BT ran into a fresh "fat cat" controversy yesterday after disclosing that its chief executive was paid more than £3m last year even though the share price fell by a third and the company was forced to abandon its key sales target.
Ben Verwaayen, who took over from Sir Peter Bonfield in February last year, was paid £2.174m in 2002-03 and was also awarded a deferred bonus payable in three years worth a further £849,000.
In addition to his pay, he is also sitting on £1.56m worth of "retention" shares which can be cashed in two years from now and 2.6 million share options. Most of the share options, however, are worthless because the exercise price is above BT's current market price.
A senior source within the Communications Workers Union, said: "This is a ludicrous amount to give the chief executive of BT at a time when the company says it needs to save money by exporting jobs from Britain to India where it can pay less even than the minimum wage."
The package earned last year by Mr Verwaayen, a Dutchman who joined BT from the American telecoms equipment company Lucent, was made up of £700,000 in base salary, £849,000 in annual bonus, a £140,000 pension contribution and £485,000 in other benefits. These other benefits include £200,000 in relocation expenses and a £250,000 housing allowance. Mr Verwaayen now lives in a £2.25m mansion in Surrey.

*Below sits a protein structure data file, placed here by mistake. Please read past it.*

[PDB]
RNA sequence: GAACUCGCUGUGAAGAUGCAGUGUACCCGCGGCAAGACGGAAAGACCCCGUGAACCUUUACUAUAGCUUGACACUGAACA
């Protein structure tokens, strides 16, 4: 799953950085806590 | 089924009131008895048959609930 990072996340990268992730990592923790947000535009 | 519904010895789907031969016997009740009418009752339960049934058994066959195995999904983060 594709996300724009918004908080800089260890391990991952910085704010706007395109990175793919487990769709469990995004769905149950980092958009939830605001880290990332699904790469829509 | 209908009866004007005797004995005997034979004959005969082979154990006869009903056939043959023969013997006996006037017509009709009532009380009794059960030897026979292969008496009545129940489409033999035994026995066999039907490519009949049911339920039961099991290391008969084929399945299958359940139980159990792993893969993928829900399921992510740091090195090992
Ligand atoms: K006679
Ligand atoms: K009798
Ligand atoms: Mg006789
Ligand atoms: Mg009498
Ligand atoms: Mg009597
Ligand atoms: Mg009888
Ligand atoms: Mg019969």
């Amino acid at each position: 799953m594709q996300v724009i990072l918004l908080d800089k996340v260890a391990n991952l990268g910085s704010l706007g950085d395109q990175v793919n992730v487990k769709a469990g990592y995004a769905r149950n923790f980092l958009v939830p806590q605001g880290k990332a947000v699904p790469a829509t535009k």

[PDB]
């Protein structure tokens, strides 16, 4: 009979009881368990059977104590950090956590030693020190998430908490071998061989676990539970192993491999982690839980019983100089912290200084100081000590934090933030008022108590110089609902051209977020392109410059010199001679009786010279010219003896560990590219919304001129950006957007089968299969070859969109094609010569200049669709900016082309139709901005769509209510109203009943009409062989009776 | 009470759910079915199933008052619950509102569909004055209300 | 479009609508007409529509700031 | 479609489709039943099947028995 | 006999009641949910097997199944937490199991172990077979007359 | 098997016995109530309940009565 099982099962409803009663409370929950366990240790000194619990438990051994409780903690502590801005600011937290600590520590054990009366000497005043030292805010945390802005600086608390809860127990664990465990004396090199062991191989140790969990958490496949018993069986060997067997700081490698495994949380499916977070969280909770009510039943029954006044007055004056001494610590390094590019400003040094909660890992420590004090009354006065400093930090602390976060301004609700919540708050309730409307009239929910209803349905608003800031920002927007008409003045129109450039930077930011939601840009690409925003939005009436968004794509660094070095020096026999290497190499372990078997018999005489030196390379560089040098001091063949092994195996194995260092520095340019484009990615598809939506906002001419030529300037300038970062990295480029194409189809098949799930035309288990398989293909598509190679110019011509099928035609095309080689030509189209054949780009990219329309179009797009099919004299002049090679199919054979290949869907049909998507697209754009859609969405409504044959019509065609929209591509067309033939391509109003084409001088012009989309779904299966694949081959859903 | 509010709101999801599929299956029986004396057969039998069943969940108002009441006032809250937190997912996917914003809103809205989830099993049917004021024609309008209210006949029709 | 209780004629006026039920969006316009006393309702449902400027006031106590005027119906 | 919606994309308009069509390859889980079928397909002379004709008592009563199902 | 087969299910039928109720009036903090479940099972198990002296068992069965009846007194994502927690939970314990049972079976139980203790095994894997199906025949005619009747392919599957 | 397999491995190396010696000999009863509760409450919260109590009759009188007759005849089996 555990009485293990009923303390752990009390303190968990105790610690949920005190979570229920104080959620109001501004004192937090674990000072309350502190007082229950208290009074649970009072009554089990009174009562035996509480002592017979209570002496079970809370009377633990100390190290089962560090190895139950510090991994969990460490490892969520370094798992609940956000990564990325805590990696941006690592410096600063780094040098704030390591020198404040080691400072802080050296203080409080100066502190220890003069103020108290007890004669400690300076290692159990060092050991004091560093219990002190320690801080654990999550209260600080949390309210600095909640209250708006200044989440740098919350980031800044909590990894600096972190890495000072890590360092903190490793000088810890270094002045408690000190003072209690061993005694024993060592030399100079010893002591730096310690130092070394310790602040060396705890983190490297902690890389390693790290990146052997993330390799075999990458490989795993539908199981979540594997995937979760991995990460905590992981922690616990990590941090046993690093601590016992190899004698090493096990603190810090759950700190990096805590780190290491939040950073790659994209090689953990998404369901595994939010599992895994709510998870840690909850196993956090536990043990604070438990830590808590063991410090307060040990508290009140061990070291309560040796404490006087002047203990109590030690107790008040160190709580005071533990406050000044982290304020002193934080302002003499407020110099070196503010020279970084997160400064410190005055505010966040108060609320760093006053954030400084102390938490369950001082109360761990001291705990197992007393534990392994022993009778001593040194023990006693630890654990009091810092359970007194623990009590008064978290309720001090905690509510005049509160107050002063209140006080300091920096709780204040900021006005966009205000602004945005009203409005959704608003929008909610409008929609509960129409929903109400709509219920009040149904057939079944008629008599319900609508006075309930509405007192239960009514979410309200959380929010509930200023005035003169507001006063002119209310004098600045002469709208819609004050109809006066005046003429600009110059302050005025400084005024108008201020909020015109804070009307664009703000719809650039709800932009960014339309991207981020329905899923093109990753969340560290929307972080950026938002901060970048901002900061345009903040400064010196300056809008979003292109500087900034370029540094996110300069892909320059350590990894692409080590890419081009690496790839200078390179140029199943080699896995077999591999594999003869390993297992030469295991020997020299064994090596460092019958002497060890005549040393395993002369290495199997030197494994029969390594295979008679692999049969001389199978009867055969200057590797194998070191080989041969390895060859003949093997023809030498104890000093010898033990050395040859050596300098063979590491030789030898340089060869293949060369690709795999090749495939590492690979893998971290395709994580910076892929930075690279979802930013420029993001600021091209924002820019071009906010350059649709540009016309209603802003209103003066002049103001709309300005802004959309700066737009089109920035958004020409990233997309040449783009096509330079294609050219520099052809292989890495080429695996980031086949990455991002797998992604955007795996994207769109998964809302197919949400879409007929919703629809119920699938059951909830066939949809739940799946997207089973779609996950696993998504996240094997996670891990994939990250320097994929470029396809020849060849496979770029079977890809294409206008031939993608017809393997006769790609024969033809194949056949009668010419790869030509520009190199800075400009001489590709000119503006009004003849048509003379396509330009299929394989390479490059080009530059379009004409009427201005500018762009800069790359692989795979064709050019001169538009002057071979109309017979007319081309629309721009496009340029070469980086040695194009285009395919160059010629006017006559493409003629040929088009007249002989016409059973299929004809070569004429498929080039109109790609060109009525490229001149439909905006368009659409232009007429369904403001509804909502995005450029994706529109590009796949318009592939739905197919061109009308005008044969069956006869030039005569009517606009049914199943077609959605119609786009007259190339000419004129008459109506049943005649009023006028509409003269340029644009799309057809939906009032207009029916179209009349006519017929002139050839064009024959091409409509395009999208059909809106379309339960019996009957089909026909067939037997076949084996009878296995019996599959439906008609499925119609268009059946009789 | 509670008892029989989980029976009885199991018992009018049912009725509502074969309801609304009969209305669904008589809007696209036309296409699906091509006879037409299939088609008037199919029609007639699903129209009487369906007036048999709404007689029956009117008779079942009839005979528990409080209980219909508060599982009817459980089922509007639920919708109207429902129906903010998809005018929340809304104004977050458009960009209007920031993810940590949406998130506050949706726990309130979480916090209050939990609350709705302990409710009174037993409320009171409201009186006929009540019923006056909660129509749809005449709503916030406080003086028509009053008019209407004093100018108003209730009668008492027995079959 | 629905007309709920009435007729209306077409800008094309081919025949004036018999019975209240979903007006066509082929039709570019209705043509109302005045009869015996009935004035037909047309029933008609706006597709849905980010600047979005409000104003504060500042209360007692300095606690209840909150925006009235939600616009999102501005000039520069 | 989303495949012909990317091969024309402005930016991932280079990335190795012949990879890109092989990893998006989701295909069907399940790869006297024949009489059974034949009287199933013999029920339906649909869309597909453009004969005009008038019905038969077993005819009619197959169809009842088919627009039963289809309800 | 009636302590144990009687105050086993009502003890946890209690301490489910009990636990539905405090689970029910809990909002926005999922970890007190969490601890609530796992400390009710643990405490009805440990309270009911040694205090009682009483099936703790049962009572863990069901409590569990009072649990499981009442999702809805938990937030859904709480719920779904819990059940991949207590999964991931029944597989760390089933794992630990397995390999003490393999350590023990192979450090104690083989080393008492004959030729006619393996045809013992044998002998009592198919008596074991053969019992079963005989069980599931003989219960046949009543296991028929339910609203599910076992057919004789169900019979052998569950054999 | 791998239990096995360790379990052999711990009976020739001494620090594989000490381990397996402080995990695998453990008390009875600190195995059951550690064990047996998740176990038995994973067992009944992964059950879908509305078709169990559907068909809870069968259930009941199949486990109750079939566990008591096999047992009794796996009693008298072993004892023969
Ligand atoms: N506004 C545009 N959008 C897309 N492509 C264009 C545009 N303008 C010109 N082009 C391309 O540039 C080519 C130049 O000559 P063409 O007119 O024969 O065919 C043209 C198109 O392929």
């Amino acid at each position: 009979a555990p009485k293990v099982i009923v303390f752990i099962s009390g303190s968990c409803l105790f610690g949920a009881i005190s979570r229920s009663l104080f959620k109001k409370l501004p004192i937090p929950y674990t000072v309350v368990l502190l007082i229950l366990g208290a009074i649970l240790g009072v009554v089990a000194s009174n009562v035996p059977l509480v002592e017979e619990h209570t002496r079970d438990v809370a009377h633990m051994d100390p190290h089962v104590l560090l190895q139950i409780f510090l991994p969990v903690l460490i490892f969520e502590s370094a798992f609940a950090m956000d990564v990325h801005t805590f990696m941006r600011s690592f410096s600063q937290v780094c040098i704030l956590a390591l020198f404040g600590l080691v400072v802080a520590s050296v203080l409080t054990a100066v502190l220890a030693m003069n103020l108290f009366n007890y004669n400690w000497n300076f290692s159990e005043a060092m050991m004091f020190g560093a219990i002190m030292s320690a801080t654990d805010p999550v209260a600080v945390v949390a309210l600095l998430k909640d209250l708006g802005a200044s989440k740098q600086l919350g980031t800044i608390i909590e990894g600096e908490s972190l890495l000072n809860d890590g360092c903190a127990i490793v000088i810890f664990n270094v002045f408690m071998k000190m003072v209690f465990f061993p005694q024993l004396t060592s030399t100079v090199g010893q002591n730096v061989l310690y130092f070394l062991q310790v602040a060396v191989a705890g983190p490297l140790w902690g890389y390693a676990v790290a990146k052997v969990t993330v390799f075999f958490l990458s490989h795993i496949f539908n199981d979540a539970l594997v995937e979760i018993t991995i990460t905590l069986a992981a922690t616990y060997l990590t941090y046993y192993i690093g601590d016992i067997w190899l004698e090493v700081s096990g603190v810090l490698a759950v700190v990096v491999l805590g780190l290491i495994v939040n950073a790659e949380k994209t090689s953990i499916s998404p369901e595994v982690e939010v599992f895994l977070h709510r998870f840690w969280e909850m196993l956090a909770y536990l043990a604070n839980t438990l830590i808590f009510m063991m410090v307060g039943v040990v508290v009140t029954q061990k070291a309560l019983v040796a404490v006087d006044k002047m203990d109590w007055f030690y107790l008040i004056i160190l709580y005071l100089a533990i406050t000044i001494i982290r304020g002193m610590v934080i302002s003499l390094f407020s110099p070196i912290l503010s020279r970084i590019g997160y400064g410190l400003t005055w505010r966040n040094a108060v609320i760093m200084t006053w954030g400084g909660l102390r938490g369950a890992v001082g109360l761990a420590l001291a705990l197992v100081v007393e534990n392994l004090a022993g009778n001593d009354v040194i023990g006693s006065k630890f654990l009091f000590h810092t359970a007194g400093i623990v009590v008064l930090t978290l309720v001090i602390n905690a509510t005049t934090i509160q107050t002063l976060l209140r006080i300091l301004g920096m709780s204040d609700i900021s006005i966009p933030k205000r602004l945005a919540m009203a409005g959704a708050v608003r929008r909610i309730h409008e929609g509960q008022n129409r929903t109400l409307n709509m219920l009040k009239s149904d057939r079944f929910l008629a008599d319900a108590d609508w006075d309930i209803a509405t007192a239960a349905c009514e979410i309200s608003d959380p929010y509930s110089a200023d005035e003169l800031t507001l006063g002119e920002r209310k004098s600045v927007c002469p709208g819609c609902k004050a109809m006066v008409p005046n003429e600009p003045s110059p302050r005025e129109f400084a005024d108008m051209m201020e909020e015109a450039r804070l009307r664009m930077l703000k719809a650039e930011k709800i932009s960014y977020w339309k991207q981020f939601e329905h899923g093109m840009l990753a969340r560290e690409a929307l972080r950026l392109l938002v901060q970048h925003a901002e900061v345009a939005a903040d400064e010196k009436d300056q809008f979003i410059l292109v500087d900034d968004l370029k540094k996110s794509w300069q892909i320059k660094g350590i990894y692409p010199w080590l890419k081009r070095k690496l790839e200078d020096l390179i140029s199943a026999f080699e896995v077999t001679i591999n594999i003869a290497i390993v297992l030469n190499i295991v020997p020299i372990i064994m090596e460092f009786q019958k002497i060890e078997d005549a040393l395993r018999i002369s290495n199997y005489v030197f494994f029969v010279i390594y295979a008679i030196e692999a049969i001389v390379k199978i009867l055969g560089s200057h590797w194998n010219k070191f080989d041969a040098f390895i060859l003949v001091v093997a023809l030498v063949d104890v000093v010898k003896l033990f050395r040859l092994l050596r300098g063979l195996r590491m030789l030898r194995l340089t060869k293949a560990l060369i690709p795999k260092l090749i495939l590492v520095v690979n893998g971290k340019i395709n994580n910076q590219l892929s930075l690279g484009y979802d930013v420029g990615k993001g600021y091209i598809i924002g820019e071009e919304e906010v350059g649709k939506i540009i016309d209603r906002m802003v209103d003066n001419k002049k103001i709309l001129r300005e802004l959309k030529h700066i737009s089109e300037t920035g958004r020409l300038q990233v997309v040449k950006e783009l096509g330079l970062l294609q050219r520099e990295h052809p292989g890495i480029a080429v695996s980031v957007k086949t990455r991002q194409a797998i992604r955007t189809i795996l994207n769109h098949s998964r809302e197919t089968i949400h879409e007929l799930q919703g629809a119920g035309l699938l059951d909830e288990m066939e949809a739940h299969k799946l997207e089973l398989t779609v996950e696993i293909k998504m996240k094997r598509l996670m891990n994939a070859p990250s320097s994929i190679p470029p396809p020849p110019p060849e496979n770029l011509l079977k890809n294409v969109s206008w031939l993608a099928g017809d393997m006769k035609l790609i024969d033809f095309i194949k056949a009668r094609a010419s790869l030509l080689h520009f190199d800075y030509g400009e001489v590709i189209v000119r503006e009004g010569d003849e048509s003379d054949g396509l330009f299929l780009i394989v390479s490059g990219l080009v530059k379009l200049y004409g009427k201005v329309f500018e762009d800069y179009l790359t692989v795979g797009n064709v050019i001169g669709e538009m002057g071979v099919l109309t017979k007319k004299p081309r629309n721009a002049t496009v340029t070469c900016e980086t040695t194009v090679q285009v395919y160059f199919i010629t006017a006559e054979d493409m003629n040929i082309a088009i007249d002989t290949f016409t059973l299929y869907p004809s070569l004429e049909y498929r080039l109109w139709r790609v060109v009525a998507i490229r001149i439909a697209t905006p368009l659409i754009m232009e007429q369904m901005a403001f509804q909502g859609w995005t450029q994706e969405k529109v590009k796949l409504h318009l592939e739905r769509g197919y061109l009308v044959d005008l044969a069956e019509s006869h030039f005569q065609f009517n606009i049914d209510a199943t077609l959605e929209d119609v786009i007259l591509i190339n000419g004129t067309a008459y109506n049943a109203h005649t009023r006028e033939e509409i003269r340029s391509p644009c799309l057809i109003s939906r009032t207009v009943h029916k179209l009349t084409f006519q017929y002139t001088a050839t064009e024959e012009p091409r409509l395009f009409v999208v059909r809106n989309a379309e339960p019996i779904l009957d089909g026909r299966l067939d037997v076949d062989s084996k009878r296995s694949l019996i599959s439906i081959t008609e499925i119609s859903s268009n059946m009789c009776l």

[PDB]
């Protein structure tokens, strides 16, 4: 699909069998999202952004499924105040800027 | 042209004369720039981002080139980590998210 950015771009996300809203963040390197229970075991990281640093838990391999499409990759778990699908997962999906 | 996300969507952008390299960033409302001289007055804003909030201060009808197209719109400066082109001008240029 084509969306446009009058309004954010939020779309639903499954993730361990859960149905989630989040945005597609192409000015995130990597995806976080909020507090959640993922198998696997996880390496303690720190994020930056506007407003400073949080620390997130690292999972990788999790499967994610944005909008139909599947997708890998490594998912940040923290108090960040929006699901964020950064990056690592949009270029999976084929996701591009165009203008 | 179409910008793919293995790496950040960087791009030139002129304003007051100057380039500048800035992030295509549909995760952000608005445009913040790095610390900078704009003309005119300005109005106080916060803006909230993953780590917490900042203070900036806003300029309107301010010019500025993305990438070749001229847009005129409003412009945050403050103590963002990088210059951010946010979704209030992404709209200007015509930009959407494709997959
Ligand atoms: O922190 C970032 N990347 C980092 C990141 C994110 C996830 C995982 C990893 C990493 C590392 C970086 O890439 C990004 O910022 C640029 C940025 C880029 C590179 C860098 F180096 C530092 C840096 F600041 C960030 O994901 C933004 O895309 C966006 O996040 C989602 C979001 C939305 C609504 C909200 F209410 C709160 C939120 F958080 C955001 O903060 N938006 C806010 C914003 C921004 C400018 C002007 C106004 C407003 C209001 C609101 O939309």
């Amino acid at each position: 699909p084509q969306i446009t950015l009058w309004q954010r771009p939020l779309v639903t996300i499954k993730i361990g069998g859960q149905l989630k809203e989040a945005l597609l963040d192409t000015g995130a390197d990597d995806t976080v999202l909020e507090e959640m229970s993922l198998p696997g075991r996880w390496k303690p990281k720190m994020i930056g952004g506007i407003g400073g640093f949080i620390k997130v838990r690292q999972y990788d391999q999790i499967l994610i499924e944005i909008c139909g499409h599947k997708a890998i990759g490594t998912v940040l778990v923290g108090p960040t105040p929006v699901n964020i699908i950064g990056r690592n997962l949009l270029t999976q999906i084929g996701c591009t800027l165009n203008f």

Mr Verwaayen was forced to scrap his target of growing BT's top line sales by 6-8 per cent within months of taking the job because of pressure from rival operators in its core UK market.
However, a BT spokesman said that the sales growth target was not one of the three measures against which Mr Verwaayen's pay and bonuses were calculated.
"The targets were based on earnings per share, cash flow and customer satisfaction and in these three areas we have performed extremely well," he added.
The spokesman also pointed out that there would be no increase in basic pay for executive directors this year for the second year running as more emphasis was placed on performance-related pay.
Performance targets for the current financial year were also "significantly more challenging" than last year. In 2002-03, Mr Verwaayen's bonus was 120 per cent of his base salary. This year, it will be 67 per cent. For six executives it could rise to 100 per cent but only for "truly exceptional performance".
BT's second-best paid executive was its group finance director, Ian Livingstone, who received £1.116m. Mr Livingstone, who joined the company in April last year from the electrical store group Dixons, earned £561,000 in salary and fees, an annual bonus of £338,000, and a special bonus of £190,000 to compensate him for the bonus he would have received had he not left Dixons.
Sir Christopher Bland, the BT chairman, earned £512,000, up from £461,000 the previous year. He also holds 318,000 long-term incentive shares and 314,000 share options which are, like Mr Verwaayen's, also out of the money.
Philip Hampton, who left his job as finance director in April last year to join Lloyds TSB in the same role, received a termination payment of £217,500, being the balance remaining of his initial service contract.
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